Thursday, July 12, 2012

A Fourth of July to Remember!

Kate Allen, 1st Lt, CAP
UDF Standard
Amelia Earhart Senior Squadron 188
California Wing

If you had asked me on July 3 what I'd be doing for Independence Day this year, I'd have told you cheerfully that my husband, daughter, and I were heading a couple of hours north to Santa Rosa for a barbecue. 

Anyone who knows the Allen family, however, would have guessed I was speaking too soon--and they'd be right.

We did end up in Santa Rosa for a barbecue; we also located and deactivated a live EPIRB (Emergency Position-Indicating Radio Beacon) on the way.

The 121.5 radio signal was first heard the morning of July 3 by a Civil Air Patrol (CAP) member, who e-mailed me and my husband, CAP 1 Lt Mike Allen, to see what the next step would be to get a search going.  My hubby has developed quite a reputation around California Wing for being a go-to guy when it comes to ELT (Emergency Locator Transmitter) missions and Urban Direction Finding (UDFing).  By the morning of July 4, the signal had been pinned down to a trash heap at Redwood Empire Disposal in Santa Rosa, but getting at it had proved impossible to the CAP UDF teams who had gone out ahead of us.  So, instead of our reds, whites, and blues, we donned our UDF uniform of blue shirt, gray pants, and reflective orange safety vest, then headed out the door and logged into the Air Force search mission as a UDF team (thank goodness for our friend hosting the barbecue--when we arrived in Santa Rosa she whisked away our daughter, Future Cadet Allen, so we could hunt the beacon!).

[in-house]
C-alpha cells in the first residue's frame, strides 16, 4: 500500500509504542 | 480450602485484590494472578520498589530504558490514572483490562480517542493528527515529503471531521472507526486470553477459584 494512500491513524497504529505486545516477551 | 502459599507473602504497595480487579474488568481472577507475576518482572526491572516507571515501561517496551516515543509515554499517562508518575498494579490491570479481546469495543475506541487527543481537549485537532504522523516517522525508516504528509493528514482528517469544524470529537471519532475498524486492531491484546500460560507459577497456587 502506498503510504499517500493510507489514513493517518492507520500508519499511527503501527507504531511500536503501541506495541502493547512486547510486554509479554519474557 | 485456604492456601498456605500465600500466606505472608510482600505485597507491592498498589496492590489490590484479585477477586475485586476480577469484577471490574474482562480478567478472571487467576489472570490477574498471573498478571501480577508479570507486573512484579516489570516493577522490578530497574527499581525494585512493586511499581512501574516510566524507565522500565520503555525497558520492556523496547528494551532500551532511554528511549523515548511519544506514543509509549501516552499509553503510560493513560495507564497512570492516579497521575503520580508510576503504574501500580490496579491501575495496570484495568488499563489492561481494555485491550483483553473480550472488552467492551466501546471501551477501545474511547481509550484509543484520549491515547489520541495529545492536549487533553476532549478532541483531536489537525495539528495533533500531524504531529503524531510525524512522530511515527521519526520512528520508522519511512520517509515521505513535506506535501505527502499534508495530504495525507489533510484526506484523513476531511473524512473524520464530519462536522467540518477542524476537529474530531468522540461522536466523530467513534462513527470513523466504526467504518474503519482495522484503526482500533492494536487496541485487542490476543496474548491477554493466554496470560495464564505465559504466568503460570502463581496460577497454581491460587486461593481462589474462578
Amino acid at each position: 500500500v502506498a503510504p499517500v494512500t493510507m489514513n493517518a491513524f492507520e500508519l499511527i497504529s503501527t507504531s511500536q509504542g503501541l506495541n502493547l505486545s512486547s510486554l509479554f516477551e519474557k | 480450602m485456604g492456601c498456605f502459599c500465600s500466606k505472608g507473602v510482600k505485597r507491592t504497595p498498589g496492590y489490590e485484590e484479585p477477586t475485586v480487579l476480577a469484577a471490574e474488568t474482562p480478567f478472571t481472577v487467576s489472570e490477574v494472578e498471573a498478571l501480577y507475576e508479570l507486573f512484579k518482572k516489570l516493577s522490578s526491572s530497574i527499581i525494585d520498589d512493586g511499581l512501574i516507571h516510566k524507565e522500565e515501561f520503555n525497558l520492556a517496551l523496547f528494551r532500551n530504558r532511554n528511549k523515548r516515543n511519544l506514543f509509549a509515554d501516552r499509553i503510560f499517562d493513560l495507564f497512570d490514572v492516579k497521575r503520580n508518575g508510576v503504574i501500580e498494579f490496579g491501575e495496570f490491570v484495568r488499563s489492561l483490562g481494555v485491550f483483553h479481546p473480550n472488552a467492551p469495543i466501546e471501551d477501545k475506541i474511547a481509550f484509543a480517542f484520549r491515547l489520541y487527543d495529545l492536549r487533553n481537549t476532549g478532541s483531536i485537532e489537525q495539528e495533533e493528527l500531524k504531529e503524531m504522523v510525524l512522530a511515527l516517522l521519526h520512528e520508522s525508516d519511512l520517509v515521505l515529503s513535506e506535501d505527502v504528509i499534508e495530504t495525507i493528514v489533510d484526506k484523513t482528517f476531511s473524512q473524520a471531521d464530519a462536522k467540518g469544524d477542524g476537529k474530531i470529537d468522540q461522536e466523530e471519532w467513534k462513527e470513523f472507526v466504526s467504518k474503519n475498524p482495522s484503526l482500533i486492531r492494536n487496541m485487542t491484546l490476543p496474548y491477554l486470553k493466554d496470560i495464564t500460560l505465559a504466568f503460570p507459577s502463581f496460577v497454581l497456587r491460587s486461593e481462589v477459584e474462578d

Once Mike had informed Redwood Empire Disposal's supervisor of our presence and purpose and acquired permission to search the grounds, we put on clear nitrile gloves from Mike's trauma kit and pulled out our secret weapon: an L-Per (think: UDF helper!) with Yagi antenna array.  This device is designed to be able not only to tell us whether a bleeping EPIRB is to our left or right, but whether it's above or below us--truly a superior UDF tool.  I unfolded the considerable metal contraption carefully, not having used it in well over a year, and when Mike asked to carry it first, I gave it to him straight: "Hey, you've had about a zillion and a half UDF finds--my turn to play!"  He held up his hands in spousal surrender, and away we went to shoot bearings for our first triangulation.  I got the hang of the L-Per again within minutes, asking Mike questions to refresh my memory as we went along.

We found the trash heap easily enough: we started with our 121.5 signal and adjusted the sensitivity dial from maximum to minimum, and then went off frequency to 121.6 (the idea is, if you can hear the beacon bleeding into other frequencies, you're getting pretty close!).  We readjusted the sensitivity dial to maximum and followed it till we could reduce sensitivity to minimum again and still hear the signal.  A few bearings shot all around our heap of choice demonstrated that the EPIRB was somewhere within it, rather than elsewhere in the yard.